Home  >  Wyoming  >  Wyoming charity care concerns not easily fixed by Medicaid

Wyoming charity care concerns not easily fixed by Medicaid

By   /   March 2, 2016  /   News  /   No Comments

Part 4 of 8 in the series Measuring Uncompensated Care

Wyoming hospitals want the state to expand Medicaid to help with uncompensated care costs, but a large portion of those costs are a result of underpyaments by the state’s existing Medicaid program.

Uncompensated care is generally broken down into three categories: charity care provided to the poor, bad debt from patients’ unpaid bills, and “unreimbursed Medicaid” — the difference between the cost of caring for Medicaid patients and the amount Medicaid pays hospitals.

The Wyoming Department of Health tracks Medicare underpayments as uncompensated care costs, as well. Of all these forms of uncompensated care, charity care is typically the smallest cost for hospitals.

A 2015 Wyoming Legislative Service Office (LSO) survey of hospitals found that only 7 percent of Wyoming hospitals’ uncompensated care costs were the result of charity care.


Why is charity care so much less of a burden for Wyoming’s hospitals than underpayments from Medicare and Medicaid, two of the largest government spending programs in America? Because Medicare and Medicaid systematically pay less for care than private health insurance plans do.

In the same LSO survey, hospitals reported that patients with private insurance paid, on average, 73 percent of billed costs for the care they received, while Medicare paid an average of 64 percent and Medicaid paid an average of 49 percent.

An LSO review of hospital spending data found that just 8.1 percent of Wyoming hospitals’ operating expenses resulted from charity care, unreimbursed Medicaid, and bad debt in 2013.

Wyoming Medical Center, a nonprofit located in Casper, in 2013 reported $11 million in charity care costs, $4.2 million in unreimbursed Medicaid costs, and $28.4 million in bad debt — essentially bills that go unpaid — but still finished the year with $11.5 million more in revenue than expenses.

Despite the fact Medicaid underpays for the services hospitals provide, the Wyoming Hospital Association wants the state to implement the 2010 federal health law’s optional Medicaid expansion and add an estimated 17,600 adults to the program.

No one from the hospital group responded to Watchdog’s questions about how Obamacare’s Medicaid expansion would affect members’ uncompensated care costs.

In a 2013 Casper Star Tribune op-ed, former WHA president Dan Perdue encouraged the legislature to expand Medicaid to help hospitals weather “the dramatic growth in uncompensated care” and Obamacare’s cuts to federal charity care funding.

The scheduled Disproportionate Share Hospital program cuts have been delayed after furious lobbying at the national level by the hospital industry, but Obamacare advocates have successfully used the threat of DSH cuts to secure Medicaid expansion in other states.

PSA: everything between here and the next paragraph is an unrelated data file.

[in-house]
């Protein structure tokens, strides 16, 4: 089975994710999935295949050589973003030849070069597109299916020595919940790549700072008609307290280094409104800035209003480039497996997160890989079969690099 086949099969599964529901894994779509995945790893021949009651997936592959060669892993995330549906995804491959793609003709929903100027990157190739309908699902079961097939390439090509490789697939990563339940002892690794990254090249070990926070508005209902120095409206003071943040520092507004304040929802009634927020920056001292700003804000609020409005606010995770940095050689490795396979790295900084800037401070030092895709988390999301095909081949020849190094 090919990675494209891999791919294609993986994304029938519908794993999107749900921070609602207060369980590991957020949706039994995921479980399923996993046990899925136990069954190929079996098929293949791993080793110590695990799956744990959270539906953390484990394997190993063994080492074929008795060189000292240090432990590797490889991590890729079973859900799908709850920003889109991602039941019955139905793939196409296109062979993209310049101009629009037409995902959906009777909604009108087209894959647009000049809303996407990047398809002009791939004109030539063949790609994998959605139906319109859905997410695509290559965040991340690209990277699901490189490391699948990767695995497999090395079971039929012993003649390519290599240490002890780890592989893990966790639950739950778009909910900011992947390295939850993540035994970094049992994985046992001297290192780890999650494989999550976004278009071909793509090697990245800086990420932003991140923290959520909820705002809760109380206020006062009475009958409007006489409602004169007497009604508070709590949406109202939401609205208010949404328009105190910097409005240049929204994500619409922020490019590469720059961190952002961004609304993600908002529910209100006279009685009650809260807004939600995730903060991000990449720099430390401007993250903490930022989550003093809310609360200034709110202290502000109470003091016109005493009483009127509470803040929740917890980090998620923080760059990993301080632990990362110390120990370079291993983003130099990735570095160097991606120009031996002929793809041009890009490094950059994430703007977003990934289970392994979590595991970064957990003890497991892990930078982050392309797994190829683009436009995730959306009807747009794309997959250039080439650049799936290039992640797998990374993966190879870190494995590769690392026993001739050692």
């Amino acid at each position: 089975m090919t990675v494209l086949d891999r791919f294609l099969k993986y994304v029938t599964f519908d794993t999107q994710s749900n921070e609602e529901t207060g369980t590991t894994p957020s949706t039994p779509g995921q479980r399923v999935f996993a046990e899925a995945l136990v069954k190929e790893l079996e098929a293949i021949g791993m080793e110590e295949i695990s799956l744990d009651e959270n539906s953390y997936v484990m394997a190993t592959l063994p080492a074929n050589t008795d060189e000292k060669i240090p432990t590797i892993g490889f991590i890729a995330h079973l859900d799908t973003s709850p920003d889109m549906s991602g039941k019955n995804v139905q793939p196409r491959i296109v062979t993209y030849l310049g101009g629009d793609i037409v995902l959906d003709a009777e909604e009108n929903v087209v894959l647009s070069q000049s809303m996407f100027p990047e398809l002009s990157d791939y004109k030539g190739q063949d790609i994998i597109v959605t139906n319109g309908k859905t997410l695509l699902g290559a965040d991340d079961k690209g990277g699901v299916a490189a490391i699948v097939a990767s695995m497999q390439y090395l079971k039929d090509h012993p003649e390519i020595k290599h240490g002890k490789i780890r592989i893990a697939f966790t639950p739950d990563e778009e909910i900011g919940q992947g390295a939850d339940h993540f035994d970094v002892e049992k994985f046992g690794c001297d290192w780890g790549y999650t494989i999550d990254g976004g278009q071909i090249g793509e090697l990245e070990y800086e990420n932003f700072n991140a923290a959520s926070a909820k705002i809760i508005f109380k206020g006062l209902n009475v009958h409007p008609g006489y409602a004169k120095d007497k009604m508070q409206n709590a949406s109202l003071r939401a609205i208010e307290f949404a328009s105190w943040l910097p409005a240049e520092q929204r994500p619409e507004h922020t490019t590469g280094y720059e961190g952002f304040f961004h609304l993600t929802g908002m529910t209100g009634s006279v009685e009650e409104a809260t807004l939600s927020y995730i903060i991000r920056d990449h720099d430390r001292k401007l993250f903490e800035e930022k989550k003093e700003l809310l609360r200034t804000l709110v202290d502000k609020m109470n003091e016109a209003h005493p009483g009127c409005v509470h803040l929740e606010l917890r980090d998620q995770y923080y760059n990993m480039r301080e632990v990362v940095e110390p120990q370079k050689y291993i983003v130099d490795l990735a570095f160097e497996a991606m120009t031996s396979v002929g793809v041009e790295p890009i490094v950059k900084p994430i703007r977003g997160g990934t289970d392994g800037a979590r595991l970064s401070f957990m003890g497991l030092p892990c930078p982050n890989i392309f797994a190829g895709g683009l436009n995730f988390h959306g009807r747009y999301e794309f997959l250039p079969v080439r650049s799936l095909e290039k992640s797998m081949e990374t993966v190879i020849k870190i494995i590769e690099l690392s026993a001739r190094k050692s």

In those states, the entire cost of exploding Obamacare expansion enrollment will be borne by federal taxpayers through the end of this year. Starting in 2017, states will have to pay 5 percent of Obamacare expansion’s benefit costs, increasing to 10 percent by 2020.

Hospitals hope to reduce their charity care and bad debt costs by putting more people on Medicaid. But, in a game of medical whack-a-mole, expanding Medicaid will also increase unreimbursed Medicaid costs. And those unreinbursed costs will grow even more if states are forced to cut reimbursement rates to make ends meet after the federal subsidy is reduced.

That’s a situation Wyoming should avoid, said Charles Katebi, a health care policy analyst at the free-market Wyoming Liberty Group.

“Medicaid actively contributes to the uncompensated care problem. The state department of health says as much,” Katebi told Watchdog.org.

“In Wyoming there are roughly 5,000 individuals currently purchasing health care through Obamacare’s insurance subsidies that would be potentially eligible for Medicaid expansion,” he added. “If Medicaid expands, they will lose their subsidies and have to go onto Medicaid for coverage.”

Before Obamacare’s federally subsidized health insurance plans were available to Americans with income at or above 100 percent of the poverty line, actuarial firm Milliman estimated the Obamacare expansion would bump 4,600 Wyoming residents from private insurance plans into Medicaid.

State lawmakers approved a taxpayer-funded bailout to address hospitals’ uncompensated care costs in 2015, but the Wyoming Hospital Association sees Obamacare expansion as a long-term solution.

“From a hospital perspective, we’ve got to find something to stem the bleeding,” WHA president Eric Boley told K2 Radio in an interview last month, after Republican legislators rejected GOP Gov. Matt Mead’s latest attempt to expand Medicaid in Wyoming.

Katebi said that’s a bad gambit for hospitals.

“Hospitals could see their uncompensated care numbers increase substantially if patients go from using private insurance that covers the cost of their care to Medicaid that pays them below cost,” he said.

Part of 8 in the series Measuring Uncompensated Care


Jason was formerly a reporter for Watchdog.org